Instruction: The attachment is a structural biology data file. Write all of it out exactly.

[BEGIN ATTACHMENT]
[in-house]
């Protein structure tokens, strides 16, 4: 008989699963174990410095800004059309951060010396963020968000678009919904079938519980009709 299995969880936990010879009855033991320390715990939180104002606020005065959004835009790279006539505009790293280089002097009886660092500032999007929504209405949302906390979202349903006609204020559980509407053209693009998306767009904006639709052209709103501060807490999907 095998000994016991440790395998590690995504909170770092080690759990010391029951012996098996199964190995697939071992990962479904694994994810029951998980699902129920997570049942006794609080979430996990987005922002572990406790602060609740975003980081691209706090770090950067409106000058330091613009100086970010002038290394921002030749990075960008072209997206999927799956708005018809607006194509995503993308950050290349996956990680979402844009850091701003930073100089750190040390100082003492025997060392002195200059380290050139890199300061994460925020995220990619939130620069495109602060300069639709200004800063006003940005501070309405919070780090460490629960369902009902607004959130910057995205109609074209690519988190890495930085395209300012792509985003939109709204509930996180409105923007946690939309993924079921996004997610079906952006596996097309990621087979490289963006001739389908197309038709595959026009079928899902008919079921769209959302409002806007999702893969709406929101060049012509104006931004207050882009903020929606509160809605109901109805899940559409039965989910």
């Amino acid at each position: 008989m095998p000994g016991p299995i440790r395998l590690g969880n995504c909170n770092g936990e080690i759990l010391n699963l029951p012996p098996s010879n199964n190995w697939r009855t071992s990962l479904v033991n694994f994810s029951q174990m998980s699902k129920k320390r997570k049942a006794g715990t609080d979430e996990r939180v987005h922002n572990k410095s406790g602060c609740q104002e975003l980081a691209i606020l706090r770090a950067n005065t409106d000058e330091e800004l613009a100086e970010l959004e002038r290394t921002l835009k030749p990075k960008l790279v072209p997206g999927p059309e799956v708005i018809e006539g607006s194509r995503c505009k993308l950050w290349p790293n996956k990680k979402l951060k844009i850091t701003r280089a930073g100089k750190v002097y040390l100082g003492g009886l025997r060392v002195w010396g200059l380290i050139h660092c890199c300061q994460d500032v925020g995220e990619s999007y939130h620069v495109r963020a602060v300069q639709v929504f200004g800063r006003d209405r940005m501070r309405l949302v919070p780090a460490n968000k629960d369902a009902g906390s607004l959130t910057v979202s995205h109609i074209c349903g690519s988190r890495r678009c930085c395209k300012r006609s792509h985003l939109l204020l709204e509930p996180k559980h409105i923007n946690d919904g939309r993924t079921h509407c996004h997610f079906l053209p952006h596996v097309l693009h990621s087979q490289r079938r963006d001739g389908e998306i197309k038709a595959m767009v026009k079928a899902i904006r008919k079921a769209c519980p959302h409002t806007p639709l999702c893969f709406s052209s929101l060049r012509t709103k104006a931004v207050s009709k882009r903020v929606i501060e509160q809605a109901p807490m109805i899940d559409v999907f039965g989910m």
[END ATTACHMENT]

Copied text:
[in-house]
């Protein structure tokens, strides 16, 4: 008989699963174990410095800004059309951060010396963020968000678009919904079938519980009709 299995969880936990010879009855033991320390715990939180104002606020005065959004835009790279006539505009790293280089002097009886660092500032999007929504209405949302906390979202349903006609204020559980509407053209693009998306767009904006639709052209709103501060807490999907 095998000994016991440790395998590690995504909170770092080690759990010391029951012996098996199964190995697939071992990962479904694994994810029951998980699902129920997570049942006794609080979430996990987005922002572990406790602060609740975003980081691209706090770090950067409106000058330091613009100086970010002038290394921002030749990075960008072209997206999927799956708005018809607006194509995503993308950050290349996956990680979402844009850091701003930073100089750190040390100082003492025997060392002195200059380290050139890199300061994460925020995220990619939130620069495109602060300069639709200004800063006003940005501070309405919070780090460490629960369902009902607004959130910057995205109609074209690519988190890495930085395209300012792509985003939109709204509930996180409105923007946690939309993924079921996004997610079906952006596996097309990621087979490289963006001739389908197309038709595959026009079928899902008919079921769209959302409002806007999702893969709406929101060049012509104006931004207050882009903020929606509160809605109901109805899940559409039965989910």
């Amino acid at each position: 008989m095998p000994g016991p299995i440790r395998l590690g969880n995504c909170n770092g936990e080690i759990l010391n699963l029951p012996p098996s010879n199964n190995w697939r009855t071992s990962l479904v033991n694994f994810s029951q174990m998980s699902k129920k320390r997570k049942a006794g715990t609080d979430e996990r939180v987005h922002n572990k410095s406790g602060c609740q104002e975003l980081a691209i606020l706090r770090a950067n005065t409106d000058e330091e800004l613009a100086e970010l959004e002038r290394t921002l835009k030749p990075k960008l790279v072209p997206g999927p059309e799956v708005i018809e006539g607006s194509r995503c505009k993308l950050w290349p790293n996956k990680k979402l951060k844009i850091t701003r280089a930073g100089k750190v002097y040390l100082g003492g009886l025997r060392v002195w010396g200059l380290i050139h660092c890199c300061q994460d500032v925020g995220e990619s999007y939130h620069v495109r963020a602060v300069q639709v929504f200004g800063r006003d209405r940005m501070r309405l949302v919070p780090a460490n968000k629960d369902a009902g906390s607004l959130t910057v979202s995205h109609i074209c349903g690519s988190r890495r678009c930085c395209k300012r006609s792509h985003l939109l204020l709204e509930p996180k559980h409105i923007n946690d919904g939309r993924t079921h509407c996004h997610f079906l053209p952006h596996v097309l693009h990621s087979q490289r079938r963006d001739g389908e998306i197309k038709a595959m767009v026009k079928a899902i904006r008919k079921a769209c519980p959302h409002t806007p639709l999702c893969f709406s052209s929101l060049r012509t709103k104006a931004v207050s009709k882009r903020v929606i501060e509160q809605a109901p807490m109805i899940d559409v999907f039965g989910m």